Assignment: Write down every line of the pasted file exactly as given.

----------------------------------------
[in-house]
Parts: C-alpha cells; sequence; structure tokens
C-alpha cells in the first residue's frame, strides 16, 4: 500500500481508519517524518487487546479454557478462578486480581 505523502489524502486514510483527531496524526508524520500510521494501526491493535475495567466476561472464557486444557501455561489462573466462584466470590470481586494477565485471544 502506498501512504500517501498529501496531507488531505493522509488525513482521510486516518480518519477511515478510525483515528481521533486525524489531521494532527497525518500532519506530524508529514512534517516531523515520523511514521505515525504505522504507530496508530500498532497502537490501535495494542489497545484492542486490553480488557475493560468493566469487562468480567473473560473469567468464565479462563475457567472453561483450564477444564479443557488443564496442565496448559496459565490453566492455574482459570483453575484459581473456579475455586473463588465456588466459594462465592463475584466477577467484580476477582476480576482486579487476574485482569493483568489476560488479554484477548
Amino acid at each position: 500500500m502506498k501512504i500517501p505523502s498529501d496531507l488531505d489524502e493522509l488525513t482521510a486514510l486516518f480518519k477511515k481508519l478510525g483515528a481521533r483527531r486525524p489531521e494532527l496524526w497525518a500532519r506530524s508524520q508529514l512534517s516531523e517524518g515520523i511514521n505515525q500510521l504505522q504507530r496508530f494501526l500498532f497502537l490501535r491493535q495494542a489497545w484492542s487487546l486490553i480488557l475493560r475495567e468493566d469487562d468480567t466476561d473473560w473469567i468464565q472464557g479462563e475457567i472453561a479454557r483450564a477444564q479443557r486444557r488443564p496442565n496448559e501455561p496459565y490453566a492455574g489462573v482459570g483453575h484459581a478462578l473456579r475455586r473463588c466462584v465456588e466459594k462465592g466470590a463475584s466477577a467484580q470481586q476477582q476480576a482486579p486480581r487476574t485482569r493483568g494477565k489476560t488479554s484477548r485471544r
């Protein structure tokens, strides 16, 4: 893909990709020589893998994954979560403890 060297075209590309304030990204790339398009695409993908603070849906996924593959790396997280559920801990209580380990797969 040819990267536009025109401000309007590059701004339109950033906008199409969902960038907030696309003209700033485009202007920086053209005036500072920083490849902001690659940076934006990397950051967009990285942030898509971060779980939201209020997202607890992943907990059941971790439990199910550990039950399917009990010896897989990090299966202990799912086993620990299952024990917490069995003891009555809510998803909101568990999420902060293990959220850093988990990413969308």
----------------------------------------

[in-house]
Parts: C-alpha cells; sequence; structure tokens
C-alpha cells in the first residue's frame, strides 16, 4: 500500500481508519517524518487487546479454557478462578486480581 505523502489524502486514510483527531496524526508524520500510521494501526491493535475495567466476561472464557486444557501455561489462573466462584466470590470481586494477565485471544 502506498501512504500517501498529501496531507488531505493522509488525513482521510486516518480518519477511515478510525483515528481521533486525524489531521494532527497525518500532519506530524508529514512534517516531523515520523511514521505515525504505522504507530496508530500498532497502537490501535495494542489497545484492542486490553480488557475493560468493566469487562468480567473473560473469567468464565479462563475457567472453561483450564477444564479443557488443564496442565496448559496459565490453566492455574482459570483453575484459581473456579475455586473463588465456588466459594462465592463475584466477577467484580476477582476480576482486579487476574485482569493483568489476560488479554484477548
Amino acid at each position: 500500500m502506498k501512504i500517501p505523502s498529501d496531507l488531505d489524502e493522509l488525513t482521510a486514510l486516518f480518519k477511515k481508519l478510525g483515528a481521533r483527531r486525524p489531521e494532527l496524526w497525518a500532519r506530524s508524520q508529514l512534517s516531523e517524518g515520523i511514521n505515525q500510521l504505522q504507530r496508530f494501526l500498532f497502537l490501535r491493535q495494542a489497545w484492542s487487546l486490553i480488557l475493560r475495567e468493566d469487562d468480567t466476561d473473560w473469567i468464565q472464557g479462563e475457567i472453561a479454557r483450564a477444564q479443557r486444557r488443564p496442565n496448559e501455561p496459565y490453566a492455574g489462573v482459570g483453575h484459581a478462578l473456579r475455586r473463588c466462584v465456588e466459594k462465592g466470590a463475584s466477577a467484580q470481586q476477582q476480576a482486579p486480581r487476574t485482569r493483568g494477565k489476560t488479554s484477548r485471544r
């Protein structure tokens, strides 16, 4: 893909990709020589893998994954979560403890 060297075209590309304030990204790339398009695409993908603070849906996924593959790396997280559920801990209580380990797969 040819990267536009025109401000309007590059701004339109950033906008199409969902960038907030696309003209700033485009202007920086053209005036500072920083490849902001690659940076934006990397950051967009990285942030898509971060779980939201209020997202607890992943907990059941971790439990199910550990039950399917009990010896897989990090299966202990799912086993620990299952024990917490069995003891009555809510998803909101568990999420902060293990959220850093988990990413969308």